There are growing calls for AIB to appear before the Oireachtas Committee on Finance to explain a 99 per cent write-down secured by former Kilkenny hurling star DJ Carey on a €9.5 million debt.
Government Ministers and Opposition politicians have called for the majority State-owned bank to come before TDs and Senators to be questioned on the matter.
The committee is expected to discuss the calls at a private meeting this week.
Sinn Féin’s finance spokesman Pearse Doherty, a member of the committee, has requested that AIB come before TDs and Senators “to explain their policy on debt write-downs following reports of a massive write-down of debt to one individual in 2017.”
Two other members of the committee, Aontú leader Peadar Tóibín and Solidarity TD Mick Barry, have confirmed they will suggest that AIB be invited to the committee.
“This write-down is not one that would be on offer to the vast majority of people,” said Mr Tóibín. “The banking system, especially that owned by the State, should be fair.”
The State owns almost 56 per cent of AIB.
RTÉ Prime Time has reported that Mr Carey secured a settlement in 2017 with AIB through which a debt of over €9.5 million was written down to €60,000.
It came after the bank had secured a High Court judgment for the €9.5 million on May 9th, 2011, most of which arose from a €7.85 million loan to Mr Carey relating to properties in Mount Juliet in Co Kilkenny and the K Club in Co Kildare.
The RTÉ programme also outlined how the agreement included a windfall clause which meant that if Mr Carey got money or assets which increased his net asset value by €50,000, the sums received would have to be paid to AIB.
AIB declined to comment, saying: “We can’t comment on individual customers.”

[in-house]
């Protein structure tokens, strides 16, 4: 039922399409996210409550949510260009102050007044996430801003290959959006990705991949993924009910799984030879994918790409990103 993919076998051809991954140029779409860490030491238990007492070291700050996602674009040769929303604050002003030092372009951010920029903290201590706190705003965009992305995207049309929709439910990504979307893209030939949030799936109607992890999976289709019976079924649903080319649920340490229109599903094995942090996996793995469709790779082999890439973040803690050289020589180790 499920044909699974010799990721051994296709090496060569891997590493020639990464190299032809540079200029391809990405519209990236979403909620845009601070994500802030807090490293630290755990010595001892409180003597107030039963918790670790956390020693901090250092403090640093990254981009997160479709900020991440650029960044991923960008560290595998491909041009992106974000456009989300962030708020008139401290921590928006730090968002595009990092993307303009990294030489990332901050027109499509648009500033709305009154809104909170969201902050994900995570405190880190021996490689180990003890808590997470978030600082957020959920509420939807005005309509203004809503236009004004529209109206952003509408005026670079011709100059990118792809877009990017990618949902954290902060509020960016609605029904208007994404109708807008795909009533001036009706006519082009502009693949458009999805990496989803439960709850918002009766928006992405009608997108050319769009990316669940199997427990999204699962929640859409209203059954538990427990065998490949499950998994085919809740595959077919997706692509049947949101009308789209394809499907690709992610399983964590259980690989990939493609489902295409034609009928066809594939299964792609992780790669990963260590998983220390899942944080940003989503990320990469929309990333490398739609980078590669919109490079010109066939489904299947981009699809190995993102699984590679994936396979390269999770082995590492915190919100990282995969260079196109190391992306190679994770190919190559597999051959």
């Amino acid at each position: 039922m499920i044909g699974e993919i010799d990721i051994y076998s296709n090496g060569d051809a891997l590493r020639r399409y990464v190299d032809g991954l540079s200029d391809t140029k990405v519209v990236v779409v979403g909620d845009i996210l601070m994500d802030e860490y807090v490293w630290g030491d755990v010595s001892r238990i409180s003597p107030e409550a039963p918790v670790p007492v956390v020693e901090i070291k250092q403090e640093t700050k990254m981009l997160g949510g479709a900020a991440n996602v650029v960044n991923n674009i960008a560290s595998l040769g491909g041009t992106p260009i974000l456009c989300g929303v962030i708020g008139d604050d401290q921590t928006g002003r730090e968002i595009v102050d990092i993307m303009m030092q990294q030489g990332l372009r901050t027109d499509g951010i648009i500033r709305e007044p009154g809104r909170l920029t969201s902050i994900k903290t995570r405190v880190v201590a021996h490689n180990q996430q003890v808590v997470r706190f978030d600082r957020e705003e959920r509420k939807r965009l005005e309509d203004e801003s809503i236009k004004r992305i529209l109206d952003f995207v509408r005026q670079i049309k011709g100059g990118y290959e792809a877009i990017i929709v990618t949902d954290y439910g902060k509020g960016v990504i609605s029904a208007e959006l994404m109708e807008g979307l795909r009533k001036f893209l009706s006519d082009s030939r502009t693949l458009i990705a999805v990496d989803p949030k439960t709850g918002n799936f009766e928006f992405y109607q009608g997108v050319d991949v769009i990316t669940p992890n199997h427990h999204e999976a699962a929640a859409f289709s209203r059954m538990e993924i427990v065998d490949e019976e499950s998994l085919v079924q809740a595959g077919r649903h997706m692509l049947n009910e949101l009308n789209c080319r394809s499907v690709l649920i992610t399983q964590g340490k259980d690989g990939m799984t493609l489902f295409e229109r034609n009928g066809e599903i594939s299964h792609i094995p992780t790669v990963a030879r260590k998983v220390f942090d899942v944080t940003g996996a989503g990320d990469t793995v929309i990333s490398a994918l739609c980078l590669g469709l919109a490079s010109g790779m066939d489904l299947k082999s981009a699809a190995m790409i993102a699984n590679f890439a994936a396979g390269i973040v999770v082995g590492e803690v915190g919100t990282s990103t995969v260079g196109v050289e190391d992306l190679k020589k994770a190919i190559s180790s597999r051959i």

Over the weekend, both Ministers of State at the Department of Enterprise, Neale Richmond and Dara Calleary, said they wanted to see AIB explain the debt write-down at the Oireachtas Committee on Finance.
Mr Calleary told RTÉ's The Week in Politics that AIB “need to outline the details of this, the full context of the agreement. It’s a very jaw-dropping settlement and certainly yesterday I was contacted by many people who haven’t had access to this kind of settlement.
“We need to see that information and I think the Oireachtas finance committee is the appropriate forum for AIB to come in and outline how that was reached.”
Sinn Féin TD Claire Kerrane also said AIB should go before the committee.
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“Even if you take out the individual... the question really is how the bank could allow such a write-down of millions of euro and at the same time hound ordinary people when it comes to money owed to the bank,” she said. “I think it’s a real kick in the teeth to an awful lot of borrowers out there that haven’t had that same treatment.”
One committee member, Green Party TD Steven Matthews, said he would be interested in seeing the methodology behind writing down a loan and the process gone through to arrive at a decision. However, he said he did not know whether a bank would attend a committee meeting to comment in detail on an individual case.
“Most people don’t have celebrity status… so it’s important to see if the system is equitable when writing down loans,” he said, adding that the committee “may have a role to investigate the process rather than the individual case”.
Labour Senator Marie Sherlock, another committee member, suggested the process of debt write-downs in general may merit investigation.
“There is a wider public interest here in how debt write-down works in AIB and indeed across all of the banks,” she said. “In order to understand the process I think it’s crucial to seek data from them [the banks] on the number of write-downs and the scale of write-down per volume of debt.”